“We assembled all the LNP [lipid nanoparticle] pieces at Inex, but we didn’t get it to work” for genetic material, Cullis says.
Inex was a business, not a research lab, so it shifted its emphasis to the more promising chemotherapy drug. The gene therapy group was largely disbanded. MacLachlan ran what was left of it until, in 2000, he too decided to quit. Rather than let him completely walk away, Cullis persuaded MacLachlan to take the firm’s delivery assets and spin them out in a new company. Thus was born Protiva Biotherapeutics (MacLachlan became chief scientific officer), in which Inex retained a minority stake. MacLachlan recruited Mark Murray, now 73, a longtime American biotech executive with a Ph.D. in biochemistry, to be CEO.
It wasn’t long before two Protiva chemists, Lorne Palmer and Lloyd Jeffs, made a crucial discovery that led to a new mixing method. They put lipids dissolved in ethanol on one side of a physical T-connector apparatus, and, on the opposite side, genetic material dissolved in saltwater, then shot streams of the two solutions at each other. It was the moment they had been hoping for. The collision resulted in lipids forming a dense nanoparticle that instantly encapsulated the genetic material. The method was elegantly simple, and it worked.
In the midst of all this furious legal fighting, Hungarian biochemist Katalin Karikó showed up at MacLachlan’s door. Karikó was early to grasp that MacLachlan’s delivery system was key to mRNA therapies.
“The various methods that had been used previously were all highly variable and ineffective,” MacLachlan says. “Completely unsuitable for manufacturing.
The team he led quickly went on to develop a new lipid nanoparticle made of four specific kinds of lipids. Though these were among the lipids Inex had also been using in its experiments, MacLachlan’s LNP had a dense core that differed significantly from the sac-like liposome bubbles developed by Inex. MacLachlan’s team had figured out the specific ratios of the four kinds of lipids that worked best relative to one another. Everything was dutifully patented.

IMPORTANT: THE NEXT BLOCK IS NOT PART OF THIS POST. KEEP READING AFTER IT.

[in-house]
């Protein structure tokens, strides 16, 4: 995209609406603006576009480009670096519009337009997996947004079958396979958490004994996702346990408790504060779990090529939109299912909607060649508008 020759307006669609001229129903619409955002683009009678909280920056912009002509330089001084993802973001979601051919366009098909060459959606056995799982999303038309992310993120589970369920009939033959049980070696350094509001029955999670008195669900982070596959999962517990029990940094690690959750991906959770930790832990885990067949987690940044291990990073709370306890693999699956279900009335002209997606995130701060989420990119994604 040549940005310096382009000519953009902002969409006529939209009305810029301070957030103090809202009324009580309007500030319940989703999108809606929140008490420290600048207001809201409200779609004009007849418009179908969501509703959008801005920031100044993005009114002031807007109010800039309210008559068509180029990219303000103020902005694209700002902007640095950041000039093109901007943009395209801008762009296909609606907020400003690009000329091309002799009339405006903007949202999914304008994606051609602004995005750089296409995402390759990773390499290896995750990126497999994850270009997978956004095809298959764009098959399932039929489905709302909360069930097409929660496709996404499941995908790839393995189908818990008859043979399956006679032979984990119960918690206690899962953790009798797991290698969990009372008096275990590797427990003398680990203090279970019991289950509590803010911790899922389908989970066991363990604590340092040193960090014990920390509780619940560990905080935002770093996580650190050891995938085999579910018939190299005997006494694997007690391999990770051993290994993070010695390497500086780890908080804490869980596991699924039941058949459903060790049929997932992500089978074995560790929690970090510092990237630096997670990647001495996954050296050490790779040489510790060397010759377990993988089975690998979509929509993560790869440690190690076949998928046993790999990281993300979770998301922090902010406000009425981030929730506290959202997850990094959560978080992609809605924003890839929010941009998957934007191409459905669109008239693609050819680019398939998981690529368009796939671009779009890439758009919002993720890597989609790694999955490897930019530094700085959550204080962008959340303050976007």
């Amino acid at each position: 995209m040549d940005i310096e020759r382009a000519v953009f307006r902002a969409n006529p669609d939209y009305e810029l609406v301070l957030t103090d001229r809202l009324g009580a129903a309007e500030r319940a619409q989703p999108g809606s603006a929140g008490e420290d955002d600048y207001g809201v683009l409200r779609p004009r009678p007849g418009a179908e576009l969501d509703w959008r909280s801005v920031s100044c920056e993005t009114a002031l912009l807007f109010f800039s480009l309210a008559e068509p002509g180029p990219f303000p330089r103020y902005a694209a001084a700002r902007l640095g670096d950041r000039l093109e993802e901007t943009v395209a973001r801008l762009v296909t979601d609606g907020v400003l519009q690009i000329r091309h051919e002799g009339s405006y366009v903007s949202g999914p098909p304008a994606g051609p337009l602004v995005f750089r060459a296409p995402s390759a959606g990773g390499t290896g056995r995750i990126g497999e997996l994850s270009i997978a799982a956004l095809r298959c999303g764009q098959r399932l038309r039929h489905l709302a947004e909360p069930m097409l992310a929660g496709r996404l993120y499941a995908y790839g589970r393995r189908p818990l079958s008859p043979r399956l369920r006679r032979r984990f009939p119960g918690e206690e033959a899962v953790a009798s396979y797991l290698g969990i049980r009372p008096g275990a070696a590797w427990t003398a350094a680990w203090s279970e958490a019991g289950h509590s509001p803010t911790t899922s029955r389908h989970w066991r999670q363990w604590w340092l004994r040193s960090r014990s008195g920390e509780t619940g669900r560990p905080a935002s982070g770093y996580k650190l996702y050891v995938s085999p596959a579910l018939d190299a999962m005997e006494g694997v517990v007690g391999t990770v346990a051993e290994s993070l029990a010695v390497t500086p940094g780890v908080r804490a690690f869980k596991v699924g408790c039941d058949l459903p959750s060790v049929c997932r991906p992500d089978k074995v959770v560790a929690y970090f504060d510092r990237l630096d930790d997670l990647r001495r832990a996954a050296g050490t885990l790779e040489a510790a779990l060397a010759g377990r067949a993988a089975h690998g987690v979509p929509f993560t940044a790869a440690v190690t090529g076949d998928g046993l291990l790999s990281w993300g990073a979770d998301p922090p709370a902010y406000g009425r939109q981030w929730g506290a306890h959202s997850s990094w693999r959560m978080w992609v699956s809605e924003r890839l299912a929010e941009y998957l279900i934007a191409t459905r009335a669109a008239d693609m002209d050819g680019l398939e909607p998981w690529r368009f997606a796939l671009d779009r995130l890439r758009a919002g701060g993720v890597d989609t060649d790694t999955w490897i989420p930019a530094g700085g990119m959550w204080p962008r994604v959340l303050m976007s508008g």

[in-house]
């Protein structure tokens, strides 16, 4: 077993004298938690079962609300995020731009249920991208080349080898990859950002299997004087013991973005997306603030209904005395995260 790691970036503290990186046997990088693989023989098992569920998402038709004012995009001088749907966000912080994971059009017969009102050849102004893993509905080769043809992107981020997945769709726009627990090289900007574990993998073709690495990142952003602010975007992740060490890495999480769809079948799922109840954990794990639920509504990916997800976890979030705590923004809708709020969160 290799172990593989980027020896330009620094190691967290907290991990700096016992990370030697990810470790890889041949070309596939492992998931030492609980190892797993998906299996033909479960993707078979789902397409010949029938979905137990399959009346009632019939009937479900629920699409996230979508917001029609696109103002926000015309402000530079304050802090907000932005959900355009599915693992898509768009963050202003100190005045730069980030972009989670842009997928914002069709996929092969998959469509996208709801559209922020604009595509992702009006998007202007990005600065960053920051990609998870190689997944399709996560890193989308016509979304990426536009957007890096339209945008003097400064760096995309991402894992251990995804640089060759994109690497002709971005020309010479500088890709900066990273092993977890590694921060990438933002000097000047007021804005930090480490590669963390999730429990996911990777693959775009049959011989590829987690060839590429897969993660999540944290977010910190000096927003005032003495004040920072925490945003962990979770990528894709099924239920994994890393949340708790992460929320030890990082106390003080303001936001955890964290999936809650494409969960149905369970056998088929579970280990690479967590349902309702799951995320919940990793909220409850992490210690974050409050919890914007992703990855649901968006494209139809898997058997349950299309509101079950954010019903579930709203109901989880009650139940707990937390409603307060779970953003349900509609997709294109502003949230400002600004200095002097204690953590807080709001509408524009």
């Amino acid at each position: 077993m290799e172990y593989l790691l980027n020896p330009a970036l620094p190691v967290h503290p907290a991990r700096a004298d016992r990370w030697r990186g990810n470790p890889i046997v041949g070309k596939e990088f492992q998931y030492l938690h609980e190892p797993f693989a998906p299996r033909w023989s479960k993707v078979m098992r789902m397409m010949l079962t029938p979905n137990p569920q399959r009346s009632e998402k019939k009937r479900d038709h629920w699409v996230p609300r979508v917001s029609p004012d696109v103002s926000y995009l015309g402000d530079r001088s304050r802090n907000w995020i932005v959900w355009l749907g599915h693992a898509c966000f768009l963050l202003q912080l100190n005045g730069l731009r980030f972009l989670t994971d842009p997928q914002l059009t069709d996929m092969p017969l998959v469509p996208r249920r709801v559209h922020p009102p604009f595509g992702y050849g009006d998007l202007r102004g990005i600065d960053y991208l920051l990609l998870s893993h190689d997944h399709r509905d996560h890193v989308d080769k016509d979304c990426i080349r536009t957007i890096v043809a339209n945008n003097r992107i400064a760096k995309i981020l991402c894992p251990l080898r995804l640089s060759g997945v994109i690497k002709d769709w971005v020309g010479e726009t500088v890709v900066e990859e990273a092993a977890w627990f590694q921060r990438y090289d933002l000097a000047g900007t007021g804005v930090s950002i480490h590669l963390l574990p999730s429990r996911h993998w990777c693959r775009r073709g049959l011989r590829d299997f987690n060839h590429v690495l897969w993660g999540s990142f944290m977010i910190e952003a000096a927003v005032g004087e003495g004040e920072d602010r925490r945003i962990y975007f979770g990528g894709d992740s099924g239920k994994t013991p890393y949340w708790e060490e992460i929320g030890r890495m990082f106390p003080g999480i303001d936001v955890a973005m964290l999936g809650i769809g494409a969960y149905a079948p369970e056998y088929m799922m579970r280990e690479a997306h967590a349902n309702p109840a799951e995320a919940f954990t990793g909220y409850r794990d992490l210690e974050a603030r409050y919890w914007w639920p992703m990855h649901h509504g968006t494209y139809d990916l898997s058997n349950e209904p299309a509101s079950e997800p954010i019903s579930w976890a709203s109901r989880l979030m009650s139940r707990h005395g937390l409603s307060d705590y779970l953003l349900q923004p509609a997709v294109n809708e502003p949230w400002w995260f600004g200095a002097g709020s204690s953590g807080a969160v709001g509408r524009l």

Moderna and Pfizer’s Covid vaccines use a type of gene therapy based on the messenger RNA molecule. Protiva’s scientists, though, initially gravitated toward a different type of gene therapy using RNA interference, or RNAi. While mRNA instructs the body to create therapeutic proteins, RNAi aims to silence bad genes before they cause disease. With MacLachlan’s delivery system in hand, Protiva started collaborating with Alnylam, a Cambridge, Massachusetts–based biotech, to make RNAi therapy viable.
Meanwhile, MacLachlan’s old company, Inex, was imploding after the FDA denied accelerated approval to its chemotherapy drug. Inex fired most of its staff and then—despite having spun off Protiva only a few years earlier—looped back to drug delivery. It, too, started working in partnership with Alnylam. In 2005 Cullis quit, leaving none other than MacLachlan’s archrival Thomas Madden to run Inex’s delivery efforts.
In 2006, Protiva and Alnylam published a landmark study in Nature demonstrating the first effective gene silencing in monkeys. The study used the delivery system MacLachlan’s team had developed.
Alnylam went on to develop Onpattro, an RNAi drug used to treat nerve damage in adults with a certain hereditary condition. The drug would become the first RNAi medicine ever approved by the FDA. Regulatory filings show Alnylam used MacLachlan’s delivery system for Onpattro—with one exception. For one of the four kinds of lipids, Alnylam used a modified version it developed with Thomas Madden.
In October 2008, Mark Murray, the CEO MacLachlan had recruited to run Protiva, stood in a room at Tekmira Pharmaceuticals, a small publicly traded shell company he had just taken over. Like Protiva, Tekmira had been created by Inex, which had finally burned out a year earlier, but not before transferring all its remaining assets to Tekmira. Assembled before Murray were some 15 former Inex scientists who had come along in the deal, including Thomas Madden.